In April 2019, the Oklahoma Supreme Court issued its long-awaited decision in Beason v. I.E. Miller Services. In doing so, the court abandoned established legal precedent and held that the state’s statutory limit on noneconomic damages was a “special law,” and therefore, unconstitutional.

In 2011, the state enacted legislation that generally limited noneconomic damages, such as awards for pain and suffering, to $350,000 per person in personal injury cases. The law did not impact the ability to recover other damages such as current and future lost wages and medical expenses. In striking down the law, the court applied head-scratching reasoning. Since Oklahoma’s constitution prohibits limiting damages in cases in which a person has died, the Court reasoned that the legislature could not treat cases in which a person was injured, but lived, differently. Logic suggests precisely the opposite: A constitutional provision that says the legislature cannot limit recovery in cases in which injuries result in death suggests that it can do so in other cases.

This was a blatant overreach by the court. As Justice James Edmonson stated in the dissent, “[a] legislative cap on damages…is included within the historically recognized role of a legislature in defining, creating, or abolishing a legal cause of action.” Most courts have respected the prerogative of legislatures to enact reasonable limits on awards for pain and suffering. Unfortunately, the Oklahoma Supreme Court did not.


The Court’s elimination of the statutory limit on noneconomic damages is far from the only way in which it has increased liability exposure in 2019. The Court also expanded a treble (triple) damages statute, which it described as “absurd.”

In McIntosh v. Watkins, an intoxicated driver rear-ended a vehicle, injuring the two occupants. Both vehicles pulled over to discuss the accident, but when the plaintiff stated that he needed to call the police to report the accident, the intoxicated driver returned to his vehicle and fled. He was later arrested and charged with driving a motor vehicle while under the influence of alcohol and leaving the scene of an accident involving damage.

Months later, the parties settled all of plaintiff ’s bodily injury claims, but did not resolve whether the plaintiff was entitled to treble damages for the damage sustained to his vehicle. An Oklahoma law provides that treble damages are available “in an accident resulting only in damage to a vehicle” when the driver that caused the damage leaves the scene of the accident. The intent of the law, it would seem, is to provide additional compensation to the owner of a damaged vehicle who might otherwise have to go to court to pursue a relatively small amount and to discourage negligent drivers from hitting and leaving a vehicle, even if no one is harmed. Since the plaintiff had sustained physical injuries, the trial court properly ruled he was not entitled to treble damages.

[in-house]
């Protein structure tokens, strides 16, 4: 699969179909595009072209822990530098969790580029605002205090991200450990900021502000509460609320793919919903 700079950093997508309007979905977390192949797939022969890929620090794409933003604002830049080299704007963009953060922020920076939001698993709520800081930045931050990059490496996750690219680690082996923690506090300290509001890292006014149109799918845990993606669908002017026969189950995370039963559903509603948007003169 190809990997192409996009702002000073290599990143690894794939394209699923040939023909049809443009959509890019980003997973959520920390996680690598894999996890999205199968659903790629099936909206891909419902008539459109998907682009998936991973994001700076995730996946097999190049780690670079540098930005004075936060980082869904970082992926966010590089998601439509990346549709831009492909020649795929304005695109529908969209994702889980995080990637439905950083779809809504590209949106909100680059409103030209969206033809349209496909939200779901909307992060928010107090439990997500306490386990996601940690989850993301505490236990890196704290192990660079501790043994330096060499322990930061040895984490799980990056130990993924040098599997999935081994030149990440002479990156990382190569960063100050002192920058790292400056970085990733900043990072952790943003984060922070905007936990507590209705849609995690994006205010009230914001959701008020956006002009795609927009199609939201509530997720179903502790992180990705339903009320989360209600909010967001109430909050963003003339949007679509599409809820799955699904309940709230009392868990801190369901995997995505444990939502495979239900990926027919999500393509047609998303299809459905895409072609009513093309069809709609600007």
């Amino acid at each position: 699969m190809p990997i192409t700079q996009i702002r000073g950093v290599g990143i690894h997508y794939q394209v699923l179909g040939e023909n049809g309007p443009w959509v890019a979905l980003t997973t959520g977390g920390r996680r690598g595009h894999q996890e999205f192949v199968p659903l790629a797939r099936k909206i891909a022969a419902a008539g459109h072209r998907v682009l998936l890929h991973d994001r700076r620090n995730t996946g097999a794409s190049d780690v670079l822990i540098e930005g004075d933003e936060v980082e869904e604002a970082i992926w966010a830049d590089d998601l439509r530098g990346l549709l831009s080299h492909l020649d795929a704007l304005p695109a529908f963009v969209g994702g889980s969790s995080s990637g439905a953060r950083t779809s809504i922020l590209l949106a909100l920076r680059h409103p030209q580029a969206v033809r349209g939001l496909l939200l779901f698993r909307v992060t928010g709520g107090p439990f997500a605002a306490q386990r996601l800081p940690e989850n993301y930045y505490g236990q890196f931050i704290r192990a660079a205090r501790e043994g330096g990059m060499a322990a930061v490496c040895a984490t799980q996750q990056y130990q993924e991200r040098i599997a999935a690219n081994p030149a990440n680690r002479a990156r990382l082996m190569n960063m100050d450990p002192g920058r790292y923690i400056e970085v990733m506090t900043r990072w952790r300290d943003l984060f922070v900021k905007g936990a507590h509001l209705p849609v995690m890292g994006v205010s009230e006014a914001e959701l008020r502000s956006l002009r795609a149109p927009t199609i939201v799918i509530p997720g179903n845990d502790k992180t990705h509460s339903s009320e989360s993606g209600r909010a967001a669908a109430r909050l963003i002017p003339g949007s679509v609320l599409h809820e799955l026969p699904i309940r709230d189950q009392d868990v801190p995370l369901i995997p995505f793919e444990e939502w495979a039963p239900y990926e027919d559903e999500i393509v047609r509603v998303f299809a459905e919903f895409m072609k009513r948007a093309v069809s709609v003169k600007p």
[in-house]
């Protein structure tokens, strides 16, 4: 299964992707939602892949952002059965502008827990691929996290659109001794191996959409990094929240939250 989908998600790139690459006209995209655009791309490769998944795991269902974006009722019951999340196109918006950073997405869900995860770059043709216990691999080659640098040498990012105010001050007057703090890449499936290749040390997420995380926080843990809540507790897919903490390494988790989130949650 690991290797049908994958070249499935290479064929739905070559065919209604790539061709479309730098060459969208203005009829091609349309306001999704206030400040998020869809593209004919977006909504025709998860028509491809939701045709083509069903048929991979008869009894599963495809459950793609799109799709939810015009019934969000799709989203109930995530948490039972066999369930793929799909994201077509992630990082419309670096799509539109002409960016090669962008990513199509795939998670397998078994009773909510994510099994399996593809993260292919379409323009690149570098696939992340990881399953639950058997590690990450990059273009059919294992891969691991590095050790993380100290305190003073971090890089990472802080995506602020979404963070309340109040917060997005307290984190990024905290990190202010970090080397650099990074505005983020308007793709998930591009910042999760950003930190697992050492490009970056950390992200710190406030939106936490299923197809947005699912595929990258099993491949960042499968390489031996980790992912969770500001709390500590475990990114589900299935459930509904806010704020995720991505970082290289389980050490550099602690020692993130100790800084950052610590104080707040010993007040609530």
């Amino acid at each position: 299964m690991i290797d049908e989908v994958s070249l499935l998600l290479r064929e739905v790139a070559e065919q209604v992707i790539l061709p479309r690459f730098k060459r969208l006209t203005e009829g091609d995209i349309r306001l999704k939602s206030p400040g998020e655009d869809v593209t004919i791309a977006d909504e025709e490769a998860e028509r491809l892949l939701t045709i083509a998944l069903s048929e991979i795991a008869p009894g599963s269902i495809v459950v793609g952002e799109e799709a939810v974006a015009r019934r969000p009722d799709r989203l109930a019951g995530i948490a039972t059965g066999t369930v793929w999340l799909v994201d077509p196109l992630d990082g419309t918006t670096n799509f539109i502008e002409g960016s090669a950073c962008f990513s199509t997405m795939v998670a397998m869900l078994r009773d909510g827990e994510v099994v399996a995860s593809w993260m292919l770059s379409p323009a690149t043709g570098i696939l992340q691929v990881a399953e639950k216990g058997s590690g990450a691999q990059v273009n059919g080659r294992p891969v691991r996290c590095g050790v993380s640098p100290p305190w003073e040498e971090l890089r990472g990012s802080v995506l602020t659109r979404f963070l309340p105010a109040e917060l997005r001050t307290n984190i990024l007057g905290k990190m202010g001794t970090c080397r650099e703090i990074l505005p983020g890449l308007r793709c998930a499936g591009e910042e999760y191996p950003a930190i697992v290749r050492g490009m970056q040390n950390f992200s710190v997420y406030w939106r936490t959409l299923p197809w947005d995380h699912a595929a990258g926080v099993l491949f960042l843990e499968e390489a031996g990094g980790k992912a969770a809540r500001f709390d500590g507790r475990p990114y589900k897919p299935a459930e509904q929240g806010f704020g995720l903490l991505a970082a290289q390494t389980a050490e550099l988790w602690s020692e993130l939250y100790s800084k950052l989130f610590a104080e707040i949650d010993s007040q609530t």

In a 5-4 decision, the Oklahoma Supreme Court reversed the lower court, finding that the treble damages statute applied even when the accident involves more than property damage. The majority decided that, in its view, the statute was ambiguous and its opinion prevented an “absurd interpretation” that would lead to greater harm.

In a strongly worded dissentJustice Patrick Wyrick wrote, “The majority arrives at this counter-textual conclusion by employing an all-too-familiar interpretive device: when a statute doesn’t say what the Court thinks it ought to say, it declares the statute ambiguous and then, under the guise of ascertaining ‘legislative intent,’ resolves the so-called ambiguity by assigning to the statute whatever meaning aligns with the Court’s policy preferences.”

It is the legislature’s job to establish public policy, and it is inappropriate for the judiciary to substitute its judgment for that of the legislature, no matter how misguided it believes the legislature to be. Judges who allow their decision-making to be guided by policy preferences, rather than the plain meaning of a statute, undermine adherence to the rule of law.


“When a statute doesn’t say what the Court thinks it ought to say, it declares the statute ambiguous and then, under the guise of ascertaining ‘legislative intent,’ resolves the so-called ambiguity by assigning to the statute whatever meaning aligns with the Court’s policy preferences.”